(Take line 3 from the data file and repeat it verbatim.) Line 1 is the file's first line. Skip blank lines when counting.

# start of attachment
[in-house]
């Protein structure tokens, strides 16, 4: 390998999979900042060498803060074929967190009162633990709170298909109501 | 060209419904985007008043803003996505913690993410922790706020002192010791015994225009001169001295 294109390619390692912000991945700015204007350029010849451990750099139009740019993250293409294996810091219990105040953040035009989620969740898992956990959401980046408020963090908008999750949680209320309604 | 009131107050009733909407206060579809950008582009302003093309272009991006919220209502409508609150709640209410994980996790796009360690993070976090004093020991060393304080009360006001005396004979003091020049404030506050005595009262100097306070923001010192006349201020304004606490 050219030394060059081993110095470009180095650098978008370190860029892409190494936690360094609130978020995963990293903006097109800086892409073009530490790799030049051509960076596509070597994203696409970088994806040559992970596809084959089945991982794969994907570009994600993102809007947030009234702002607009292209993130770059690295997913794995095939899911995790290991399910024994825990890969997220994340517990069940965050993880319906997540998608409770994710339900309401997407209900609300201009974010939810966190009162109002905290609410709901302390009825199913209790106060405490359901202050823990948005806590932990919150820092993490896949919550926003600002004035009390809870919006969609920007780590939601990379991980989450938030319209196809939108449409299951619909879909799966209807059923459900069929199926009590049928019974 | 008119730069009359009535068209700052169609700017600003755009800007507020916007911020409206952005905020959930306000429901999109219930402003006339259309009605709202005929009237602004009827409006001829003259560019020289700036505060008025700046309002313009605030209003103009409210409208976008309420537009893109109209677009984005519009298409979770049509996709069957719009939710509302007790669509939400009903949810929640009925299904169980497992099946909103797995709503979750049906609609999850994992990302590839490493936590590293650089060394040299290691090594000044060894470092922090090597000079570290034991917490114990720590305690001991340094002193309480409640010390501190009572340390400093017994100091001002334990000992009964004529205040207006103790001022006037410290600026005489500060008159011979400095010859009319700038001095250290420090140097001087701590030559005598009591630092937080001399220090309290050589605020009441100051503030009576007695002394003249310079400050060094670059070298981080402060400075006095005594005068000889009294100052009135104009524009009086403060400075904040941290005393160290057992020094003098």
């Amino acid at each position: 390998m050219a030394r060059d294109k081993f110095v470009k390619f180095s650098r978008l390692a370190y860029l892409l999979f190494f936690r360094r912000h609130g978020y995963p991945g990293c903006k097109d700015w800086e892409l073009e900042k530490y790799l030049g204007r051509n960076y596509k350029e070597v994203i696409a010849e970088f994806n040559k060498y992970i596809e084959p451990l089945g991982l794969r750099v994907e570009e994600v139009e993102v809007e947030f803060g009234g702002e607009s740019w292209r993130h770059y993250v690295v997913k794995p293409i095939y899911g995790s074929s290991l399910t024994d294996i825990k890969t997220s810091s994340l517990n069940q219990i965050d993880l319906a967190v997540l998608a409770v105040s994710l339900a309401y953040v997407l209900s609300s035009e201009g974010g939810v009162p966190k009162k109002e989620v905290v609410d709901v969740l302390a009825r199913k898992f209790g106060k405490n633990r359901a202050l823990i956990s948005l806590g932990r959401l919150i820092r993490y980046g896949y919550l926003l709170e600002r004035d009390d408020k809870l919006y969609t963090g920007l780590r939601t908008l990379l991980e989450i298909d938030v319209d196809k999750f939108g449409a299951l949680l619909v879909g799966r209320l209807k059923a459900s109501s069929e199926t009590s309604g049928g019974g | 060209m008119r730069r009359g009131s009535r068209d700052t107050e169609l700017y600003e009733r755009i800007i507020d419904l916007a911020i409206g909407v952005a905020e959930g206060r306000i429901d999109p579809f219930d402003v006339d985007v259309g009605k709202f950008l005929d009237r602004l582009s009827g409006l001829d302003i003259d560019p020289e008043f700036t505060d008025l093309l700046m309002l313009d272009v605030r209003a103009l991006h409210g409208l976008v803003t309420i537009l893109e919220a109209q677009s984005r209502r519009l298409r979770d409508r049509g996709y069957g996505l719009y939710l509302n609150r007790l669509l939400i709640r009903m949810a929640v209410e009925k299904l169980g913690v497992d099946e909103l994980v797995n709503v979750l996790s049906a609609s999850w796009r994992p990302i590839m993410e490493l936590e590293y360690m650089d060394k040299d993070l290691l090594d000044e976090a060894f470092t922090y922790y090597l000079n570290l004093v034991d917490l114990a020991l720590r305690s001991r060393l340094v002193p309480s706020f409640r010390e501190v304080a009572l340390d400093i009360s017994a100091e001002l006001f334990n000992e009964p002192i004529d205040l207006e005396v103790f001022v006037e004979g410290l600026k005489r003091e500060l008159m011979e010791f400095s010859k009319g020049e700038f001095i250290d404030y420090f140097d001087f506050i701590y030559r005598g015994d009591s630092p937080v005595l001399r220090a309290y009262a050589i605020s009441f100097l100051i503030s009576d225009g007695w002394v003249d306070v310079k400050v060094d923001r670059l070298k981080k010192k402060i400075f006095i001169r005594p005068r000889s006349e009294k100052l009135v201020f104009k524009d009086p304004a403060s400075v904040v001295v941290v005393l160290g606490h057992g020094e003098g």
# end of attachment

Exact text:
């Amino acid at each position: 390998m050219a030394r060059d294109k081993f110095v470009k390619f180095s650098r978008l390692a370190y860029l892409l999979f190494f936690r360094r912000h609130g978020y995963p991945g990293c903006k097109d700015w800086e892409l073009e900042k530490y790799l030049g204007r051509n960076y596509k350029e070597v994203i696409a010849e970088f994806n040559k060498y992970i596809e084959p451990l089945g991982l794969r750099v994907e570009e994600v139009e993102v809007e947030f803060g009234g702002e607009s740019w292209r993130h770059y993250v690295v997913k794995p293409i095939y899911g995790s074929s290991l399910t024994d294996i825990k890969t997220s810091s994340l517990n069940q219990i965050d993880l319906a967190v997540l998608a409770v105040s994710l339900a309401y953040v997407l209900s609300s035009e201009g974010g939810v009162p966190k009162k109002e989620v905290v609410d709901v969740l302390a009825r199913k898992f209790g106060k405490n633990r359901a202050l823990i956990s948005l806590g932990r959401l919150i820092r993490y980046g896949y919550l926003l709170e600002r004035d009390d408020k809870l919006y969609t963090g920007l780590r939601t908008l990379l991980e989450i298909d938030v319209d196809k999750f939108g449409a299951l949680l619909v879909g799966r209320l209807k059923a459900s109501s069929e199926t009590s309604g049928g019974g | 060209m008119r730069r009359g009131s009535r068209d700052t107050e169609l700017y600003e009733r755009i800007i507020d419904l916007a911020i409206g909407v952005a905020e959930g206060r306000i429901d999109p579809f219930d402003v006339d985007v259309g009605k709202f950008l005929d009237r602004l582009s009827g409006l001829d302003i003259d560019p020289e008043f700036t505060d008025l093309l700046m309002l313009d272009v605030r209003a103009l991006h409210g409208l976008v803003t309420i537009l893109e919220a109209q677009s984005r209502r519009l298409r979770d409508r049509g996709y069957g996505l719009y939710l509302n609150r007790l669509l939400i709640r009903m949810a929640v209410e009925k299904l169980g913690v497992d099946e909103l994980v797995n709503v979750l996790s049906a609609s999850w796009r994992p990302i590839m993410e490493l936590e590293y360690m650089d060394k040299d993070l290691l090594d000044e976090a060894f470092t922090y922790y090597l000079n570290l004093v034991d917490l114990a020991l720590r305690s001991r060393l340094v002193p309480s706020f409640r010390e501190v304080a009572l340390d400093i009360s017994a100091e001002l006001f334990n000992e009964p002192i004529d205040l207006e005396v103790f001022v006037e004979g410290l600026k005489r003091e500060l008159m011979e010791f400095s010859k009319g020049e700038f001095i250290d404030y420090f140097d001087f506050i701590y030559r005598g015994d009591s630092p937080v005595l001399r220090a309290y009262a050589i605020s009441f100097l100051i503030s009576d225009g007695w002394v003249d306070v310079k400050v060094d923001r670059l070298k981080k010192k402060i400075f006095i001169r005594p005068r000889s006349e009294k100052l009135v201020f104009k524009d009086p304004a403060s400075v904040v001295v941290v005393l160290g606490h057992g020094e003098g």